Last edited by Gargantuan; 05-21-11 at 04:23 PM.

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    Re: Guantánamo leaks lift lid on world's most controversial prison

    Quote Originally Posted by Boo Radley View Post
    you haven't answered me
    eric holder has

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    Re: Guantánamo leaks lift lid on world's most controversial prison

    Quote Originally Posted by Gargantuan View Post
    So you conducted interrogations with torture while you were working in humint? You tortured terrorists? I don't think so...especially since you were in the army, and the army uses their field manual for interrogations, which EXPLICITLY states that torture does not work and not to use it.
    Did I ever say that I did? I'm simply saying that I have a vast, vast array of contacts in the community.

    And again, have you seen it used? Because I have, and it doesn't work. Like I said, I've seen a lot worse than the waterboarding they used in the black sites, which had doctors in the room, and was time limited. And btw, like the report says, torture did not work prof. Your report you keep linking shows the IG saying that it was ineffective at a later party. You are simply posting one line over and over like an idiot and no one is taking you seriously.
    So it didn't work the few (?) times you used it, and you've decided it can never work anywhere, anytime, on anyone? That's fantastic.
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    Re: Guantánamo leaks lift lid on world's most controversial prison

    No, Holder, Panetta, Hayden have ALL said that EIT's have provided solid info....it jusy is what it is.

    Quote Originally Posted by Boo Radley View Post
    Besides, that's not what I did, the fact is I'm asking for something specific which is not in that document. It suggests, but provides no specifics, and I am asking for specifics. I have specifics of misinformation that is verifiable. It seems only fair that those who believe in the effectiveness offer at least as much.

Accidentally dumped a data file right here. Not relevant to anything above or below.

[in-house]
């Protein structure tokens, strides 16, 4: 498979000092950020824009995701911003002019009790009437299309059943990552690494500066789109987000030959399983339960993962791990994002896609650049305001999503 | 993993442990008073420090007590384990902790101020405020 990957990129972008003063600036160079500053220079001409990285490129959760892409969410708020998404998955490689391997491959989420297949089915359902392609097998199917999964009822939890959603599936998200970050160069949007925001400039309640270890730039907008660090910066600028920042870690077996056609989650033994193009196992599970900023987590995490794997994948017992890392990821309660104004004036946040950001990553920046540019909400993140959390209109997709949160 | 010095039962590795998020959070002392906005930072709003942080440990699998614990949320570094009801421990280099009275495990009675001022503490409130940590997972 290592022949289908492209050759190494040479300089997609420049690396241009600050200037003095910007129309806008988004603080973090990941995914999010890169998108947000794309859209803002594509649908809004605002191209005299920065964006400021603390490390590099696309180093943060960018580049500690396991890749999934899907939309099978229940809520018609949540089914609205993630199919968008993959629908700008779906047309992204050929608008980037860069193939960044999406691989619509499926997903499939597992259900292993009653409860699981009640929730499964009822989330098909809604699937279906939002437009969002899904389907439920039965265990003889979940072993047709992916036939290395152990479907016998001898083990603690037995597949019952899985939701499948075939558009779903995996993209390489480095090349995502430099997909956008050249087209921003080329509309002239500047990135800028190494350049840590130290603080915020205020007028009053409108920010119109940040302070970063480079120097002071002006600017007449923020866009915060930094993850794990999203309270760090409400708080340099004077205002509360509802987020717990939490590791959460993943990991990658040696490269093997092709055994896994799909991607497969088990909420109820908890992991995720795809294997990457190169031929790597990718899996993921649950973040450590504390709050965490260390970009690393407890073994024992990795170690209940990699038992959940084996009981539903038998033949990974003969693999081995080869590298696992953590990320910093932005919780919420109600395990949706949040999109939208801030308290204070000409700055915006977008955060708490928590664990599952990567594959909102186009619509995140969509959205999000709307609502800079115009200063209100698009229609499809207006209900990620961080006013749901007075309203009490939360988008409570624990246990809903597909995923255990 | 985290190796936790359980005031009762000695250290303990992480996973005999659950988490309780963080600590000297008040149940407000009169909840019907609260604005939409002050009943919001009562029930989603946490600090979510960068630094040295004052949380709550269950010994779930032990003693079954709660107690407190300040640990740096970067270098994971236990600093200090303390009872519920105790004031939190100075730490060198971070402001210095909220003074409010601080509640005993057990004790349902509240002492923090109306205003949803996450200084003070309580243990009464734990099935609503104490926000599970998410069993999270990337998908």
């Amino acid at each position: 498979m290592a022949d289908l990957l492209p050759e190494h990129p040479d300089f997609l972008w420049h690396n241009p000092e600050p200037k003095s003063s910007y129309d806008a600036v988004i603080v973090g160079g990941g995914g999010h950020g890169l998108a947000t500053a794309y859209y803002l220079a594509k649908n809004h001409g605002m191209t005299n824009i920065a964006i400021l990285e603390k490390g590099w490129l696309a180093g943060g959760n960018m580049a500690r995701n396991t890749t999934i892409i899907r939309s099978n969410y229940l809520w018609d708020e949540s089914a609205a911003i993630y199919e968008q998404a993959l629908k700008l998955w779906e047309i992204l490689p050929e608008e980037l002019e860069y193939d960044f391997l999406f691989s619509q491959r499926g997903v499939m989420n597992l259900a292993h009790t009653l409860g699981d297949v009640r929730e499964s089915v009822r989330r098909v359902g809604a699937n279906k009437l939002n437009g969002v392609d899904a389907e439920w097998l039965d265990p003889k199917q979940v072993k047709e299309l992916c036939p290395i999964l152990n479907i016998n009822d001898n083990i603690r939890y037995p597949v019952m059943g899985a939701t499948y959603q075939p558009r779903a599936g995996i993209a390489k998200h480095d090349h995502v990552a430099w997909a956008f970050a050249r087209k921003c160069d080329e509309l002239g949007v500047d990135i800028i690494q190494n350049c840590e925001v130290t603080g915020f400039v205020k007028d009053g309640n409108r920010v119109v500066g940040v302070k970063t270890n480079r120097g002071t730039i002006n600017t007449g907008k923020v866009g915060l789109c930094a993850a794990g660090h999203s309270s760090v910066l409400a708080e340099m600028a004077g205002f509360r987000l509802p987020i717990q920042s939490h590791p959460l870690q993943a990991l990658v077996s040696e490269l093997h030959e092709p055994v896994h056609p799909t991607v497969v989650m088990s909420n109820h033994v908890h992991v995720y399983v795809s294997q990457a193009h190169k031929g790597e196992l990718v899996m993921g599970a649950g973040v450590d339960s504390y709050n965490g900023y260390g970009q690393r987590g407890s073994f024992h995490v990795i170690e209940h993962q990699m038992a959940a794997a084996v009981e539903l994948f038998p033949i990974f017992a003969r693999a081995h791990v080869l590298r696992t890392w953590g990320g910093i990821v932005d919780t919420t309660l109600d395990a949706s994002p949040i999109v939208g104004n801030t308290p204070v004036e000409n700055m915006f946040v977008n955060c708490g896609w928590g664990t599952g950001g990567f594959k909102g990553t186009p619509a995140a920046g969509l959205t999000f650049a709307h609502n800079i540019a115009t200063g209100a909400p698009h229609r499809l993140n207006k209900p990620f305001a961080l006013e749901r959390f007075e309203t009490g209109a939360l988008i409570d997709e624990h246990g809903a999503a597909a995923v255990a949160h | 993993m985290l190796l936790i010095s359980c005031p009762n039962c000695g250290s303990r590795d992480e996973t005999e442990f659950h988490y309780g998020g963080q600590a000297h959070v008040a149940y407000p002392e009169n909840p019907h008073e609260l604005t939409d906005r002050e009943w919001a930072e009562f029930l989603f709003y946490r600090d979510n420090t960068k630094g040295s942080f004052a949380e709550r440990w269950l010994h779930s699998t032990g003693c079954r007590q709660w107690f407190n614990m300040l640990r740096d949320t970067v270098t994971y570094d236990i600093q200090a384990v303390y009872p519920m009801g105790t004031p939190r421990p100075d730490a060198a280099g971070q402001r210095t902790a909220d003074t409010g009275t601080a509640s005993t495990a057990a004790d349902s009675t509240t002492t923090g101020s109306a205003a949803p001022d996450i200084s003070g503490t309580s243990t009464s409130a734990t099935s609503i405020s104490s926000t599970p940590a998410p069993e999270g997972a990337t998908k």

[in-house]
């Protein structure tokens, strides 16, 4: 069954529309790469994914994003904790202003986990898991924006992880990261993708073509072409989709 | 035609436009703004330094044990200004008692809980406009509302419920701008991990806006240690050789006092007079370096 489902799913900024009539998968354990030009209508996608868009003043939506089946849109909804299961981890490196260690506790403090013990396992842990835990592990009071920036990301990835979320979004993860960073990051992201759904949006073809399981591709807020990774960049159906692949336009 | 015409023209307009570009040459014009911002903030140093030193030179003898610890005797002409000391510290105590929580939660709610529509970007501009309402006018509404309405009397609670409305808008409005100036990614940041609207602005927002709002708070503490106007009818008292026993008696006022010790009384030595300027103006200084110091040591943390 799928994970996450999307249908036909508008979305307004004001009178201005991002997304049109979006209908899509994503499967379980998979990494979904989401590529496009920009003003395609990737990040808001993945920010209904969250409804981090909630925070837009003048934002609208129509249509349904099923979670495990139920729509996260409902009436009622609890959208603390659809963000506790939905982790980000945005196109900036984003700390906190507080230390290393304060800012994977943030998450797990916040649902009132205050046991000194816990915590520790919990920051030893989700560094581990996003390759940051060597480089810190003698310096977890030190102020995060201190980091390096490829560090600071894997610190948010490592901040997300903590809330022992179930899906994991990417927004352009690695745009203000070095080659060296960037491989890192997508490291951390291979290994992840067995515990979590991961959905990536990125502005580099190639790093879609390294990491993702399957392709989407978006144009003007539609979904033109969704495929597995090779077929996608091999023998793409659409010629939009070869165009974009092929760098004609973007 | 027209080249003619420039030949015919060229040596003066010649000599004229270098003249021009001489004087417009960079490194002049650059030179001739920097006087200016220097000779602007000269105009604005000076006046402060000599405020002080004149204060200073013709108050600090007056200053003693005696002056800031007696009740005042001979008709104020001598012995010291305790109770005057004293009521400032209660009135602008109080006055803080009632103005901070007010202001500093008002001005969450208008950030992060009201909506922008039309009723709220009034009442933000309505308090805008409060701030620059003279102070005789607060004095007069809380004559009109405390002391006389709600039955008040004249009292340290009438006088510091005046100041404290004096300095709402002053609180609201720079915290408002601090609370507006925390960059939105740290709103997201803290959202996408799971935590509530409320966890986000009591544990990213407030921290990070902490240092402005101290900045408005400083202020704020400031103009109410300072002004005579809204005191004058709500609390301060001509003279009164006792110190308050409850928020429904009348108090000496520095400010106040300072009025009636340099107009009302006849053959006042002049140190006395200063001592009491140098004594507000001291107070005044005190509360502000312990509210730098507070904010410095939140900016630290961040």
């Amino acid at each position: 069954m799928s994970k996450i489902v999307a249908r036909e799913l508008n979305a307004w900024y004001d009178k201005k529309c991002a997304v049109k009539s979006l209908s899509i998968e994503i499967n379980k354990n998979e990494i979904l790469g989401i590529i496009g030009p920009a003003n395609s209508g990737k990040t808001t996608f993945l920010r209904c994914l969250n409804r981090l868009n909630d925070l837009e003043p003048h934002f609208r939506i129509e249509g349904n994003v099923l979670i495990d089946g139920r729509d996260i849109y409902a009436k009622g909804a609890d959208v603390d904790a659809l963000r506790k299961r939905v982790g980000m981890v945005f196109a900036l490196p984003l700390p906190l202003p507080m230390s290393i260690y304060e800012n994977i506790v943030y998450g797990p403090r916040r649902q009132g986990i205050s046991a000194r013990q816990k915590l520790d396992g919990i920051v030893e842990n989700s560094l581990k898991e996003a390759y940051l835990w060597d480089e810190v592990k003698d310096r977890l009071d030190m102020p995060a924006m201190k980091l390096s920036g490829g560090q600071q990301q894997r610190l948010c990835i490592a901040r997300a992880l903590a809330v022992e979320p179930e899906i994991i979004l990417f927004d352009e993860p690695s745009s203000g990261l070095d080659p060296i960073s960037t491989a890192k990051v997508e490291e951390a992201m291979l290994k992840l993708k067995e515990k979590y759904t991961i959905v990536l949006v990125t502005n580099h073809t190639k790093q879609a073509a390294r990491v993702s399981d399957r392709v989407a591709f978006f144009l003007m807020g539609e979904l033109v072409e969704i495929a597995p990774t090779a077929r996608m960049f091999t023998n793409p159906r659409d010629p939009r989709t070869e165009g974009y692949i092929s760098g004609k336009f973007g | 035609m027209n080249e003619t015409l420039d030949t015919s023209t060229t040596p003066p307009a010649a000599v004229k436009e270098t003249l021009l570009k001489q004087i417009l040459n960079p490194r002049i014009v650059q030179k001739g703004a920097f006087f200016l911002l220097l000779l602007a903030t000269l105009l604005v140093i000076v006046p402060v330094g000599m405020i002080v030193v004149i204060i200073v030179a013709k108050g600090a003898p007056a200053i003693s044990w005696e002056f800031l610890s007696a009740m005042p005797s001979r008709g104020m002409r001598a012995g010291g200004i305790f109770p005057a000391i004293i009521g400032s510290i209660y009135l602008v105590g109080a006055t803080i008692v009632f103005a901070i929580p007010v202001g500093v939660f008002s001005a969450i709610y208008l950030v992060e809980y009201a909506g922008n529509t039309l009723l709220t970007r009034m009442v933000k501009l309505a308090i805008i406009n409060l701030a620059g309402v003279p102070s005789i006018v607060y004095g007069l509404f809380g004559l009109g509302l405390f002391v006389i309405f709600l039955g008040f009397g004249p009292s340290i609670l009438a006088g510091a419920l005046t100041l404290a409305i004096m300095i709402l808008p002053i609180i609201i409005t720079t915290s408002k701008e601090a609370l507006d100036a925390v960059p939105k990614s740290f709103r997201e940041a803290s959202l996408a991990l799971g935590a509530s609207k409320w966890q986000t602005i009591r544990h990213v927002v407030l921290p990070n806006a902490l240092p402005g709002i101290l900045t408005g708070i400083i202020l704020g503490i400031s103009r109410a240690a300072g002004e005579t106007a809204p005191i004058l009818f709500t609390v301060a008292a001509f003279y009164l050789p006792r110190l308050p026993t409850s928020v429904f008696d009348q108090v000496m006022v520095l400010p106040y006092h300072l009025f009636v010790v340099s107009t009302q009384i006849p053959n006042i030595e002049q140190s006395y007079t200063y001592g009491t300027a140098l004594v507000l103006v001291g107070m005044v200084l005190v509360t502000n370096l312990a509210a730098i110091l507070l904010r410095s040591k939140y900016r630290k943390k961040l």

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    Re: Guantánamo leaks lift lid on world's most controversial prison

    Quote Originally Posted by Nanten Janubi View Post
    Did I ever say that I did? I'm simply saying that I have a vast, vast array of contacts in the community.



    So it didn't work the few (?) times you used it, and you've decided it can never work anywhere, anytime, on anyone? That's fantastic.
    Yes. It doesn't work. I never used it myself, for the record. I've seen it used many, many times, and I've arrested people whom I released to the custody of others who ended up exposed to these methods. If you want me to put in less hyperbolic terms, think of it this way: ANY type of method in which the only incentive to give information the person being interrogated has is to stop pain, the information will be unreliable. People will say anything under torture. Like I said before but it was carefully ignored by everyone in this topic, McCain said himself that he was tortured and gave starting lines of football teams as names of his contacts. There are methods that are 100x more effective to elicit information from people. As I previously mentioned, sleep deprivation is a good one, and even the ACLU says that sleep deprivation isn't illegal (though they do say it is "humiliating", I don't really care, because it works)

    That said, for the 100th time, talk to an interrogator. He/she will tell you these methods are not reliable. I'm not sure if you conducted interrogations while you were in humint, but if you did, and you embraced coercive methods, then I can understand why you are no longer in that career field.

    Why do you think your army interrogation manual, which you and your "vast array of contacts" should have been trained on, says not to use torture? 1) because it doesn't work 2) it's illegal, and unwritten reasons include that it helps recruit the enemy's ranks, and it gives the enemy the unalienable right to torture our soldiers.

    Here is a quote from the manual, which, as I said, since you were in HUMINT, regardless of if you were involved with interrogation or not, should have studied at some point.

    "Acts of violence or intimidation, including physical or mental torture, or exposure to inhumane treatment as a means of or aid to interrogation are expressly prohibited. Acts in violation of these prohibitions may be a violation of US law and regulation and the law of war, including the Geneva Conventions of 1949, and may be criminal acts punishable under the UCMJ and other US law. Moreover, information obtained by the use of these prohibited means is of questionable value. (United States Department of the Army)"